The two men stood upon the top of a bank bordering the rough road which led to the sea. They were listening to the lark, which had risen fluttering from their feet a moment or so ago, and was circling now above their heads. Mannering, with a quiet smile, pointed upwards. "There, my friend!" he exclaimed. "You can listen now to arguments more eloquent than any which I could ever frame.
"Any party that adopted such means would completely alienate my sympathies. No, my dear Sir Leslie, don't stoop to such low-down means. Mannering is honest, but infatuated. Win him back by fair means, if you can, but don't attempt anything of the sort you are suggesting. I, too, know his history, from his own lips. Any one who tried to use it against him, would forfeit my friendship!"
'A vile greasy scrawl, indeed; and the letters are uncial or semi-uncial, as somebody calls your large text hand, and in size and perpendicularity resemble the ribs of a roasted pig; I can hardly make it out. 'Read aloud, said Mannering. 'I will try, answered the Lawyer. A most mystic epistle truly, and closes in a vein of poetry worthy of the Cumaean sibyl. And what have you done?
'Count no man happy till his death'; 'Count nothing finished till the end'; tags of this kind were running through her mind, while she smiled a little over the compliments that Sir Henry had been paying her. He could not express, he said, the relief with which he had heard of her return to Mannering.
Ay," continued he, shutting his eyes and speaking to himself, "we must pass over his father, and serve him heir to his grandfather Lewis, the entailer; the only wise man of his family, that I ever heard of." They had now risen to retire to their apartments for the night, when Colonel Mannering walked up to Bertram, as he stood astonished at the Counsellor's words.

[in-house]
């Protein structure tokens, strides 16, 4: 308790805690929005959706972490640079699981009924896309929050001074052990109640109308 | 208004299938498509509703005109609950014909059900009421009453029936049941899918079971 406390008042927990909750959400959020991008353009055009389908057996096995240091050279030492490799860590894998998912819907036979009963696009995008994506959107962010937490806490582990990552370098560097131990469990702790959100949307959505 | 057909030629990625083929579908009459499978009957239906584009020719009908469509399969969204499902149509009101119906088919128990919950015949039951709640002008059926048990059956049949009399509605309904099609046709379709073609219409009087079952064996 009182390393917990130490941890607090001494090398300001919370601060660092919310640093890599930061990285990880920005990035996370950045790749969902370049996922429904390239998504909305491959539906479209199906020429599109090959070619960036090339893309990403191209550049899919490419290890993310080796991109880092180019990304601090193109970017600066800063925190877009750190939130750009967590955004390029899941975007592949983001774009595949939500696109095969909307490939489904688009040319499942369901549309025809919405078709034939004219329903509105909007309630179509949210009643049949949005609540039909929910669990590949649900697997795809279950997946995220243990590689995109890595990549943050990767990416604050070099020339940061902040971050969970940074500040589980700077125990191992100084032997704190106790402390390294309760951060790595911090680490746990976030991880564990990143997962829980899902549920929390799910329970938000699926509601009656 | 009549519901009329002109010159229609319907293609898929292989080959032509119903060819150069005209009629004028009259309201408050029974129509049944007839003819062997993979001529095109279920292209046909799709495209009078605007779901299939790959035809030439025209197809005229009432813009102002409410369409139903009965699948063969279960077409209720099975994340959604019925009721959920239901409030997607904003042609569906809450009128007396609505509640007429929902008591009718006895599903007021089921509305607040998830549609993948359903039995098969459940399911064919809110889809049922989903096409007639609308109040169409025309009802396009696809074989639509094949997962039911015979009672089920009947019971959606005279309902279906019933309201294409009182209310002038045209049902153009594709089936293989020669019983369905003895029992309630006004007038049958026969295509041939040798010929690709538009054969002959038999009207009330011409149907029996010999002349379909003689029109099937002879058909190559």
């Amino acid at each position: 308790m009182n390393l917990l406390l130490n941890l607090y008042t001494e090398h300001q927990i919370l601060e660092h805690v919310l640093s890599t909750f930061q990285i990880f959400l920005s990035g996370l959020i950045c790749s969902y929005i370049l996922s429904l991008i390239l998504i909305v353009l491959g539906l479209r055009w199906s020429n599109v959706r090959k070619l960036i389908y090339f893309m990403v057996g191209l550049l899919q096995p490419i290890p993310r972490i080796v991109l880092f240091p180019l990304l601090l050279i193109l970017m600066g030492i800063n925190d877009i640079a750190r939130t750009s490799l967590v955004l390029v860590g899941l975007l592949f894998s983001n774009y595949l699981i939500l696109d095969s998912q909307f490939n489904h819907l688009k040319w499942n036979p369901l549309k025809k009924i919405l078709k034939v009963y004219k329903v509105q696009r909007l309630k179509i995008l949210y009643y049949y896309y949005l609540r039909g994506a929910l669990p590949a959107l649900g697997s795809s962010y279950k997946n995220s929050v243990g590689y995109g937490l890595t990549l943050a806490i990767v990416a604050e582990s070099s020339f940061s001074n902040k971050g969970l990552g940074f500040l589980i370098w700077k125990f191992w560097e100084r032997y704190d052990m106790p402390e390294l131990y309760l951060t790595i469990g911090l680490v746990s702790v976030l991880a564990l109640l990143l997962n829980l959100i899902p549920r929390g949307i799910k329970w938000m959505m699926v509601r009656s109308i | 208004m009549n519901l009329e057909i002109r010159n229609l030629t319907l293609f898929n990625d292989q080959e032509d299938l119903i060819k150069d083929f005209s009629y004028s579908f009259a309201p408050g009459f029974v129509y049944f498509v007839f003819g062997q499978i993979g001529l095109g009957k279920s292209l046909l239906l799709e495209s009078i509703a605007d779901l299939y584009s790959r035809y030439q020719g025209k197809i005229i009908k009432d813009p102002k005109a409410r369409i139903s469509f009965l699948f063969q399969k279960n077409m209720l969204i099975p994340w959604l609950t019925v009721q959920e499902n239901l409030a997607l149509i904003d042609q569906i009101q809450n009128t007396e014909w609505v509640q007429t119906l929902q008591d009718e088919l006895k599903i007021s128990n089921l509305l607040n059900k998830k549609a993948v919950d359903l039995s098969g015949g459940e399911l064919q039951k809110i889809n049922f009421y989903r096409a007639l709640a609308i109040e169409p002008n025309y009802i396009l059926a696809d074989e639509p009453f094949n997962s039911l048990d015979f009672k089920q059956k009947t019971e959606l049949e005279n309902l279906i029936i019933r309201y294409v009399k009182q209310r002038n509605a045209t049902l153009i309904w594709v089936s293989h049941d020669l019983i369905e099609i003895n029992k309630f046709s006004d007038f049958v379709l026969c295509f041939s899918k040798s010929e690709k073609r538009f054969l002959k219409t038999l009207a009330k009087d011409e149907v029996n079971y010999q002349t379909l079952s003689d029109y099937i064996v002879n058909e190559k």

'What, in the name of Sathan, are ye feared for, wi' your French gibberish, that would make a dog sick? Listen, ye stickit stibbler, to what I tell ye, or ye sail rue it while there's a limb o' ye hings to anither! Tell Colonel Mannering that I ken he's seeking me.
'Lord, papa, replied Miss Mannering, 'think how entangled all my ideas are, and you to propose to comb them out in a few minutes! If Mincing were to do so in her department she would tear half the hair out of my head. 'Well then, tell me, said the Colonel, 'where the entanglement lies, which I will try to extricate with due gentleness?
It isn't so bad as he makes out, I suppose?" "It is not so bad as that," Mannering answered, "but it is bad enough." "What became of the woman?" Fardell asked. "Parkins's mistress, I mean?" "She is my wife," Mannering answered. Fardell threw out his hands with a little gesture of despair. "We must get him away from here," he said. "If Polden gets hold of him you might as well resign at once.
"There is no man whose personal place cannot be filled. But one thing is very certain. Mannering is the only man who unites both sides of our scattered party, the only man under whom Fergusson and Johns would both serve. You know quite well the curse which has rested upon us. We have become a party of units, and our whole effectiveness is destroyed. We want welding into one entity.
'No, indeed there is nothing else except indeed that you won't expect me to hide what I feel about the war and the little we at home can do to help Her voice failed a little. The Squire said nothing. She went on, with a clearing countenance. 'So if you really wish it I will stay, Mr. Mannering and try to help you all I can. It was splendid of you to give up your plans.